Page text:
HOME |  CULT MOVIES | COMPETITIONS | ADVERTISE |  CONTACT US |  ABOUT US
 
 
Newest Reviews
Sorry to Bother You
Last Days, The
Man Who Killed Hitler and Then The Bigfoot, The
Being Frank: The Chris Sievey Story
Once Upon a Time in London
King Lear
Under the Silver Lake
Satan's Mistress
Border
Lemonade Joe
Earth Maiden Arjuna
Sons of Katie Elder, The
Soldier, The
Mr. Topaze
Aquaman
One, Two, Three
Bad Times at the El Royale
Caretaker, The
Old Man and the Gun, The
Song of Bernadette, The
Creed II
Anna and the Apocalypse
Return of the Hero
White Reindeer, The
Lizzie
Wicked, Wicked
Faces Places
Strange Woman, The
Ralph Breaks the Internet
Sky Bandits
Spider-Man: Into the Spider-Verse
Devil's Sword, The
Leprechaun Returns
Man in the Wilderness
Mug
Love Me Deadly
Look Away
J.C.
Filmworker
Sixty Glorious Years
   
 
Newest Articles
For Christ's Sake: Jesus Christ Superstar and The Last Temptation of Christ
Not In Front of the Children: Inappropriate Kids Movies
Deeper into Ozploitation: Next of Kin and Fair Game
Between the Wars: Babylon Berlin Series 1&2 on DVD
Hard Luck Story: Detour on Blu-ray
Oh, What Happened to You? The Likely Lads on Blu-ray
Killer Apps: The Rise of the Evil 60s Supercomputers
How 1970s Can You Get? Cliff Richard in Take Me High vs Never Too Young to Rock
A Perfect Engine, An Eating Machine: The Jaws Series
Phwoar, Missus! Sexytime for Hollywood
He-Maniacs: Ridiculous 80s Action
All's Welles That Ends Welles: Orson Welles Great Mysteries Volume 1 on DVD
Shut It! The Sweeney Double Bill: Two Blu-rays from Network
Network Sitcom Movie Double Bill: Till Death Us Do Part and Man About the House on Blu-ray
No, THIS Must Be the Place: True Stories on Blu-ray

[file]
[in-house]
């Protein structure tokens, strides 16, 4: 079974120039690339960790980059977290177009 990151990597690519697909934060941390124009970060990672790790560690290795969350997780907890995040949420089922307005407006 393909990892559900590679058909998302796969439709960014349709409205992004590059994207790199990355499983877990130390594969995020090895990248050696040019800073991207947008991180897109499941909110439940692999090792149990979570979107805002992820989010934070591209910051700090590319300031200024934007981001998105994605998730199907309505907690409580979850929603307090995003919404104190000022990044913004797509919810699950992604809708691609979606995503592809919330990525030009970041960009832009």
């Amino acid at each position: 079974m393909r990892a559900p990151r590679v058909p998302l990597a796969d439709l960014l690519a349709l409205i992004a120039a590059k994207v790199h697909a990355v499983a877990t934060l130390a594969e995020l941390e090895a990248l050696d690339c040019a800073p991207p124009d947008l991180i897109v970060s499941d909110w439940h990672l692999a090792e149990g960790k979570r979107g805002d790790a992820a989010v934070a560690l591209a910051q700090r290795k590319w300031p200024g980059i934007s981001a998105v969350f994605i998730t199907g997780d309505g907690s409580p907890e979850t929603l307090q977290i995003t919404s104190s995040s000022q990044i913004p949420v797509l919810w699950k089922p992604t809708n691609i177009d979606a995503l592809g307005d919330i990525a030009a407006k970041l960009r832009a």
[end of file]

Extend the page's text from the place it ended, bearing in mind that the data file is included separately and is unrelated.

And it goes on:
Casanova's Big Night Hope springs eternalBuy this film here.
Year: 1954
Director: Norman Z. McLeod
Stars: Bob Hope, Joan Fontaine, Audrey Dalton, Basil Rathbone, Hugh Marlowe, Arnold Moss, John Carradine, John Hoyt, Hope Emerson, Robert Hutton, Lon Chaney Jr., Raymond Burr, Frieda Inescort, Vincent Price
Genre: Comedy, Historical
Rating:  7 (from 1 vote)
Review: Pippo Popolino (Bob Hope), a humble tailor in Eighteenth century Genoa, impersonates the great lover and swordsman Casanova to try to woo lovely ladies like Francesca Bruni (Joan Fontaine) but is always found out. When the real Casanova flees town to escape his creditors he convinces Pippo to take his place. As a result a wealthy Genoan family mistake Pippo for the legendary lothario and task him to test the fidelity of intended bride Elena Di Gambetta (Audrey Dalton). Capitalizing on Pippo's predicament Francesca and scheming valet Lucio (Basil Rathbone) encourage him to pilfer Elena's petticoat as proof of seduction to collect their fee from the Gambetta family. To that end the unscrupulous pair try their utmost to transform hopeless schnook Pippo into a believable facsimile of the super-suave Casanova. Which proves no easy task.